The book contains original papers dealing with Membrane Computing and Theoretical Computer Science. The topics include mathematical aspects of P systems, modelling of biological processes, combinatorics of words, grammar systems, tree languages, and randomness.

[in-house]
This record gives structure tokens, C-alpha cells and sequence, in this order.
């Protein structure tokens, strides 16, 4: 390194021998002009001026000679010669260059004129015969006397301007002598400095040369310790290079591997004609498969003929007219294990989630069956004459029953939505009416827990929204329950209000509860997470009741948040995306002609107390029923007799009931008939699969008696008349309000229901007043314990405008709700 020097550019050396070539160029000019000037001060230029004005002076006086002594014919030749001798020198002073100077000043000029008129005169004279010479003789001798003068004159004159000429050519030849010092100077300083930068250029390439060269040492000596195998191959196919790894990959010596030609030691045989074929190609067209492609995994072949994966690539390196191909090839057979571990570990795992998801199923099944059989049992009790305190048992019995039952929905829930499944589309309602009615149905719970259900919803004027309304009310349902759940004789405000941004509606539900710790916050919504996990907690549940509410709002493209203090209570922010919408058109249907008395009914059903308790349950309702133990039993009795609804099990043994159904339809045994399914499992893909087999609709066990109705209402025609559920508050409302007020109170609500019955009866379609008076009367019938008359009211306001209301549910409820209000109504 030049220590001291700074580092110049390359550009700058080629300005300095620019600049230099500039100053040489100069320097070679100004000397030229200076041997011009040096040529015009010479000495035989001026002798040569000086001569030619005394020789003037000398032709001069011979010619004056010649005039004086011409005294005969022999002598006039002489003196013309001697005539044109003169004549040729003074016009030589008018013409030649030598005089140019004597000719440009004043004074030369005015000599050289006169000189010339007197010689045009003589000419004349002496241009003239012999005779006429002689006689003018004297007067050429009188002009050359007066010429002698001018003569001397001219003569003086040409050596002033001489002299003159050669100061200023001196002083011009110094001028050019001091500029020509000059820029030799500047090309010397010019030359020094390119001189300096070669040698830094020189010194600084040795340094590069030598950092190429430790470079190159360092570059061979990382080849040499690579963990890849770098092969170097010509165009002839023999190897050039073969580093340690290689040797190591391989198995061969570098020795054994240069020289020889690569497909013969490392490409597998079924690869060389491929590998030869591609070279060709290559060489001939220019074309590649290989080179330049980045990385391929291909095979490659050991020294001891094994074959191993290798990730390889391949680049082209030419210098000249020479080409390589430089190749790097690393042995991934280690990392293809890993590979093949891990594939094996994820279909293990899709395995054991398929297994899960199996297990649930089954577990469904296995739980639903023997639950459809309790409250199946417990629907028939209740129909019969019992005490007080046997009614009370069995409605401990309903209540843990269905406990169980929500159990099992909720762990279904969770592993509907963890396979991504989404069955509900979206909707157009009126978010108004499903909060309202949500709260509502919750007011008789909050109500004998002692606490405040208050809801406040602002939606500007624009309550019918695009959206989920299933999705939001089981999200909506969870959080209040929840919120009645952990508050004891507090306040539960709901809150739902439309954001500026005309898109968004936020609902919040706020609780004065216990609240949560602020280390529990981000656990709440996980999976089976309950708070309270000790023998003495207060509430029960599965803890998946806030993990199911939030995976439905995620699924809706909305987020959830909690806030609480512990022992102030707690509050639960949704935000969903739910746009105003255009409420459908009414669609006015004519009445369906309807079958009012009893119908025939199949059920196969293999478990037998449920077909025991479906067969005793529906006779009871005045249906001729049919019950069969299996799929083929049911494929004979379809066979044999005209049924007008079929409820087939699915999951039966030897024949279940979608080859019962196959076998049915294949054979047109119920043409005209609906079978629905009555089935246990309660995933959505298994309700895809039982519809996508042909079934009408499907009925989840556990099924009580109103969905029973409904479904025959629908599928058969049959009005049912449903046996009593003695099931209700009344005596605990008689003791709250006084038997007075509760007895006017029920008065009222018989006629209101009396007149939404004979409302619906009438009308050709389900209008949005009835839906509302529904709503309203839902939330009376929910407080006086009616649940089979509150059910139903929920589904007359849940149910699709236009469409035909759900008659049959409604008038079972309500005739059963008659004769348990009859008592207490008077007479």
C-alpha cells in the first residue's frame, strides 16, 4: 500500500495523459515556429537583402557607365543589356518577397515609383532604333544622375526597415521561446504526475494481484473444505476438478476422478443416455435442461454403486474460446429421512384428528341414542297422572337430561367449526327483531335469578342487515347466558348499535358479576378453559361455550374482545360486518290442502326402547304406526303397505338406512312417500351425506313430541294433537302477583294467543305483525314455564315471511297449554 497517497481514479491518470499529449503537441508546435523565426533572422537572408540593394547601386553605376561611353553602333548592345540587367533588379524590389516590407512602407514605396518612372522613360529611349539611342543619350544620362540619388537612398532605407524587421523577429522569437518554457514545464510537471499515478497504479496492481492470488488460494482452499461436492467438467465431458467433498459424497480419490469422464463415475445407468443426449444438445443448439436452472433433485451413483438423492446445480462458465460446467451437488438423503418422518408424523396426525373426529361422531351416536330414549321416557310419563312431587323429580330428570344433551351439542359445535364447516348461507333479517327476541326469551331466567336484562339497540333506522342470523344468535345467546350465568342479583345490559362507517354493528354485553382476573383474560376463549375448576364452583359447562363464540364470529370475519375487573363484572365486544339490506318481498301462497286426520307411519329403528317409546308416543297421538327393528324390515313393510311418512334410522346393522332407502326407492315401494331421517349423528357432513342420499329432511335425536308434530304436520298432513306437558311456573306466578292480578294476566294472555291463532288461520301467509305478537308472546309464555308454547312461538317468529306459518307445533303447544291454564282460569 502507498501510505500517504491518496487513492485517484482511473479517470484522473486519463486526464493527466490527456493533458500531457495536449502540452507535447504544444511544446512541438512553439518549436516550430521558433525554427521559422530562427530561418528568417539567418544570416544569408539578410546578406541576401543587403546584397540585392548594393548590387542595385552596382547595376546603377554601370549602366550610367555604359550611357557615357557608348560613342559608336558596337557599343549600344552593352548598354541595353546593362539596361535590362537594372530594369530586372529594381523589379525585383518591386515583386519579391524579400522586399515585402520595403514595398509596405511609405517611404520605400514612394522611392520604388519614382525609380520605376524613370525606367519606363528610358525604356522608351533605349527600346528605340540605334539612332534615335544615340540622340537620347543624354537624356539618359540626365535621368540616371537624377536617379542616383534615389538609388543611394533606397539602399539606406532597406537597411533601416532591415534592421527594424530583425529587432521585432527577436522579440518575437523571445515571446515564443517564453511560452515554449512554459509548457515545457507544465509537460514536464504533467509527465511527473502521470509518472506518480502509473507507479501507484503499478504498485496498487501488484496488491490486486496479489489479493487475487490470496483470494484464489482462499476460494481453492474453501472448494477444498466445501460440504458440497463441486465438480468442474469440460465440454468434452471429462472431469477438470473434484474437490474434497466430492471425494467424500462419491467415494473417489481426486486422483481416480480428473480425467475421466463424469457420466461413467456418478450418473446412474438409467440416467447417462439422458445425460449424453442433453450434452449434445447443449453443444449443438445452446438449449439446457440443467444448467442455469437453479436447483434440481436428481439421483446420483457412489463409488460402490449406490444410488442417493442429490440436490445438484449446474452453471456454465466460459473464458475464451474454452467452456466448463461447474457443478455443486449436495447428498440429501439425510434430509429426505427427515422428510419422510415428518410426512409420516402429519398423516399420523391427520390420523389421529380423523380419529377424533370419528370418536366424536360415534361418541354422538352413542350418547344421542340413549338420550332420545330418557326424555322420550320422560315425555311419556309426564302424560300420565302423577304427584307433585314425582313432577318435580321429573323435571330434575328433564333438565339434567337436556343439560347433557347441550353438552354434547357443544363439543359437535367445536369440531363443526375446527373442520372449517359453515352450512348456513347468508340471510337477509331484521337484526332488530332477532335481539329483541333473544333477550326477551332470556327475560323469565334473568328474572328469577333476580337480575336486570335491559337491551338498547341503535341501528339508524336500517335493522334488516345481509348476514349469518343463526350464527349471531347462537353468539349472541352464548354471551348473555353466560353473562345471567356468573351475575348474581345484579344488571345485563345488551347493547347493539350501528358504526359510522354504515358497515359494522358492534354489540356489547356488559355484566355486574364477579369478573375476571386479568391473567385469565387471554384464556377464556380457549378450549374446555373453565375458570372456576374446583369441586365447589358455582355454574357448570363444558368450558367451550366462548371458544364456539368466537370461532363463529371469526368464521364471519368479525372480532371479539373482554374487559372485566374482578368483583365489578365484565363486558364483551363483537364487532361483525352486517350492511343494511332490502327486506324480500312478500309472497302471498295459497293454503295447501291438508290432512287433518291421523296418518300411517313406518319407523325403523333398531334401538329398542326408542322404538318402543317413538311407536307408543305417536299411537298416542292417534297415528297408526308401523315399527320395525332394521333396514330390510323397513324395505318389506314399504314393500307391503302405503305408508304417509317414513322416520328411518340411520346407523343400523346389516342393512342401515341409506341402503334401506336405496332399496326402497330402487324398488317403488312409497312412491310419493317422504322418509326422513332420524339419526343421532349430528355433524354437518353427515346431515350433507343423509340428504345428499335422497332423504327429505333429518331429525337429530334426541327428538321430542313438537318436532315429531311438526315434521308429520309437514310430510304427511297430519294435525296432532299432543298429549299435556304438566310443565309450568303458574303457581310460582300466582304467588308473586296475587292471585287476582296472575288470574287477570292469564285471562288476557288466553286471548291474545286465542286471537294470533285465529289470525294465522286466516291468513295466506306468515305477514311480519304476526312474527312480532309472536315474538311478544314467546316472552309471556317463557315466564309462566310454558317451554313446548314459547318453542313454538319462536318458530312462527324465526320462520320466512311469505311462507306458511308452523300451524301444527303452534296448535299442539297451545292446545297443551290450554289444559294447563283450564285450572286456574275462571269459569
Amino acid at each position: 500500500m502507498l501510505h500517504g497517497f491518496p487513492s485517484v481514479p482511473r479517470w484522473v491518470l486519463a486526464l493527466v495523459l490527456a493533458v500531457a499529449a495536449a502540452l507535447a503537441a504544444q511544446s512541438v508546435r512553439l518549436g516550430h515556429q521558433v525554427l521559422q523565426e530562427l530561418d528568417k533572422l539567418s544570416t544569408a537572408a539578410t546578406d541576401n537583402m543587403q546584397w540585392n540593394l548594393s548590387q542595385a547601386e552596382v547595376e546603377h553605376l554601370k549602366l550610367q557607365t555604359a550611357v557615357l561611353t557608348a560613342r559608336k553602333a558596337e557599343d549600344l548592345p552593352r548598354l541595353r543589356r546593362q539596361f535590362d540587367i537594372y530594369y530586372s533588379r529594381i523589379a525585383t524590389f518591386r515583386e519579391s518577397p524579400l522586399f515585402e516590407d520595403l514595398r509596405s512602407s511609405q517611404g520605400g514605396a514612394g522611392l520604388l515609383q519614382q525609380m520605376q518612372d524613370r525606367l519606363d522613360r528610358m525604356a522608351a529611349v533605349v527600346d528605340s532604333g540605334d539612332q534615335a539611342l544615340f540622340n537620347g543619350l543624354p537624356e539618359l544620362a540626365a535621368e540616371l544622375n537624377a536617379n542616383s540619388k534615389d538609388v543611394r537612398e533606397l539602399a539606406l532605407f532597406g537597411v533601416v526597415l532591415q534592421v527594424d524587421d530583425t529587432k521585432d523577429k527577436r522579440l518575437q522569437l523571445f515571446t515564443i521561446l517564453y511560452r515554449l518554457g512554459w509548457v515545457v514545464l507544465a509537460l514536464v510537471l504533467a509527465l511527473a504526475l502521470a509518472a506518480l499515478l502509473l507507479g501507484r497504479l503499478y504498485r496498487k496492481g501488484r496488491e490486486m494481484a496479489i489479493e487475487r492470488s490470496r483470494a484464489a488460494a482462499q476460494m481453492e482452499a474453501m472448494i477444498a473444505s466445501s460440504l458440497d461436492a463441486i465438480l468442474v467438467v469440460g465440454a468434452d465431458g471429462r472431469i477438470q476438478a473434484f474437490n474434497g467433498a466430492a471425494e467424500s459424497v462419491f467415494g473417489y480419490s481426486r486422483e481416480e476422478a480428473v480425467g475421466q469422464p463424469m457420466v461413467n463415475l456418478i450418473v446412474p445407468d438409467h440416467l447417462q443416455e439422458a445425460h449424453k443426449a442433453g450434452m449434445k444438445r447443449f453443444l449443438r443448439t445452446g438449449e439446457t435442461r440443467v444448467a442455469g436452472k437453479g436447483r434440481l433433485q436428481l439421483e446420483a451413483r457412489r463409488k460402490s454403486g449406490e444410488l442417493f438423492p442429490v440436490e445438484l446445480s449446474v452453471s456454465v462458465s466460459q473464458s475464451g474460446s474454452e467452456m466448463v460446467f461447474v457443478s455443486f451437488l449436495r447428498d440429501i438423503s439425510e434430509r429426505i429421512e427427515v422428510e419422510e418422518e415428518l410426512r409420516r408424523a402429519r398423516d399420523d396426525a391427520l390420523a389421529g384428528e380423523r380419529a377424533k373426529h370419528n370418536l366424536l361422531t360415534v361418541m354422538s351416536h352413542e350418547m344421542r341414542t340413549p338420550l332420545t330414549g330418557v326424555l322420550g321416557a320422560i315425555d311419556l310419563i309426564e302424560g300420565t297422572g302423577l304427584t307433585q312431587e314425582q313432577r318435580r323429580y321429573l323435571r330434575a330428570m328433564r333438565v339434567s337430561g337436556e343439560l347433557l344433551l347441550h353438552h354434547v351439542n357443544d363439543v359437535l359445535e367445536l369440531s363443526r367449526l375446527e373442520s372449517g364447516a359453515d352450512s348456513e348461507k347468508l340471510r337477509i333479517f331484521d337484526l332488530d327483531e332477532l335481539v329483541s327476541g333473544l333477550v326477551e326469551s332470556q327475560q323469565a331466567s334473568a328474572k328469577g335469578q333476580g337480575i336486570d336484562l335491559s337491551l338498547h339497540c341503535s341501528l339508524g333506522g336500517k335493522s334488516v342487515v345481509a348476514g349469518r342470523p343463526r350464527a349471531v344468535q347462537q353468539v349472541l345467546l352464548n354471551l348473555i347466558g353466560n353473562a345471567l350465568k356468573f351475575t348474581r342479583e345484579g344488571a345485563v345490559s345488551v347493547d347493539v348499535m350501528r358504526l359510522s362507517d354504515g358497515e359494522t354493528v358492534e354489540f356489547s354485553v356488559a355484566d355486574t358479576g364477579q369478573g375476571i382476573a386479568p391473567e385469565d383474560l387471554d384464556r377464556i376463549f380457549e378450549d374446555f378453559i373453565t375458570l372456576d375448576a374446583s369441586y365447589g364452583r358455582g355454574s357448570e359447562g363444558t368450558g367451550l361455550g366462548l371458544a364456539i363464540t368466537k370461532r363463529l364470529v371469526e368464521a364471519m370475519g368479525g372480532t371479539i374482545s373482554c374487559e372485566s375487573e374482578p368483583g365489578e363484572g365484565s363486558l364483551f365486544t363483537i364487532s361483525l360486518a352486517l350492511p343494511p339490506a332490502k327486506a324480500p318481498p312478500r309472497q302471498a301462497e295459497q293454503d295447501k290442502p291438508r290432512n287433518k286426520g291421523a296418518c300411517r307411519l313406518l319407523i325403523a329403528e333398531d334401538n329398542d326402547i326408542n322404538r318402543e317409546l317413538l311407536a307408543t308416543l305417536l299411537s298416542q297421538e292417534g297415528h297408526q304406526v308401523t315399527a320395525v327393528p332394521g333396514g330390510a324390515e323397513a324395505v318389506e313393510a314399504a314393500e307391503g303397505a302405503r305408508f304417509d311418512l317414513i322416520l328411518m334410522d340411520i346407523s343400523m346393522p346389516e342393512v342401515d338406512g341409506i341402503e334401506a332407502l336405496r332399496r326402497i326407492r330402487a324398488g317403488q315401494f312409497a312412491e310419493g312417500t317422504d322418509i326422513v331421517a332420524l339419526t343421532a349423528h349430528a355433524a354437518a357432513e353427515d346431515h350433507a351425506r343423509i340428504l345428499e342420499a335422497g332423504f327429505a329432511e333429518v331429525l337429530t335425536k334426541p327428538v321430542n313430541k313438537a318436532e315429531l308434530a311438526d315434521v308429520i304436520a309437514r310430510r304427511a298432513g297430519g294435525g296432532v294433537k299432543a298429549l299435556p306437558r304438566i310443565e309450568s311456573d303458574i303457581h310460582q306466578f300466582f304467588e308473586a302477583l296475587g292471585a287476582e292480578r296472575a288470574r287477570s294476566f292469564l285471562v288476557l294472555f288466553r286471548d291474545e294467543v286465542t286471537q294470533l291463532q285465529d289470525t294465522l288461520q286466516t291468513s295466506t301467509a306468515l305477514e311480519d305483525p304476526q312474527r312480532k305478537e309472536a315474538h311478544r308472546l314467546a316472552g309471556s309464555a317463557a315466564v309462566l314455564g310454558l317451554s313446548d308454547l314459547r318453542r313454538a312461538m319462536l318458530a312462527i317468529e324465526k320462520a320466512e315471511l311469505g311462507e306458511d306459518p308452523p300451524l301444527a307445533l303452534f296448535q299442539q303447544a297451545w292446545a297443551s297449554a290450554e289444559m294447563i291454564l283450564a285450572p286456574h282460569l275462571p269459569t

Informal personal reflections conclude the book. The book is dedicated to Gheorghe Paun’s 65th birthday. Fragment: " Tissue P systems are biologically inspired computing devices based on co munication between cells of a tissue. From a complexity theoretic perspecti tissue P systems with cell division [11] or cell separation rules [10] are able solve NP-complete problems in polynomial time by trading space for time, i. creating în polynomial time exponentially many cells working in parallel. One of the assumptions underlying the normal definition of tissue P syste a feature that is critically exploited in the solution of NP-complete problem is that each cell can in principle directly communicate with every other cell (having a different label). While this is reasonable for small systems, it is certainly unreasonable when the number of cells grows exponentially with the input size (lor instance, the number of cells in a human body is about 3.72 x 1013 ^s 1.06 x 245 121, a number corresponding, e.g., to an instance of Boolean satisfiability with about 1r variables). Therefore, it is essential for large tissue P systems to take into account;' the placement of the cells in the three-dimensional Euclidean space. As an abstraction, we model the geometric space where the tissue P systen are located as a graph, where vertices are possible locations for cells and edg are interpreted as proximity, that is, as the possibility of the cells located in t two extremes to communicate. This spatial graph model is a direct generalisați of standard tissue P systems and include them as a particular case. In order to model systems that can actually be constructed, we characteri the spatial graphs that can be "embedded" in the three-dimensional. Euclidean space. This embedding has only two restrictions, that can be informally stated as follows: cells that are considered "near" in the spatial graph cannot be placed too far in 1R3, and cells that are considered "distant" cannot be placed too close in R3. Practically speaking, the spatial graph must represent not-too-distorted real world distances. The idea of giving a geometrical or topological dimension to models of P systems was previously investigated by Margenstern, with P systems in the hyperbolic space [7], by Barbuti et al., with spatial P systems [1], and by Csuhaj-Yuji' et al., with P systems associated with a topology limiting the interactions between objects [3]. As described in Section 3, these models are however rather different in scope and features from what is proposed in this paper. We show that these "realistic" tissue P systems are severely limited in their gbility to increase their number of cells when working in polynomial time (their growth falls from exponential to at most polynomial — actually cubic — în R3). This, as a consequence, limits their computational ability to P. Therefore, we can claim that the current algorithms solving NP-complete problems by means Of tissue P systems can only be used for small instances, where the assumption of direct communication among all the cells holds. For large instances the geometry of the Euclidean space cannot be ignored and, unfortunately, it does not seem to permit escaping from P. "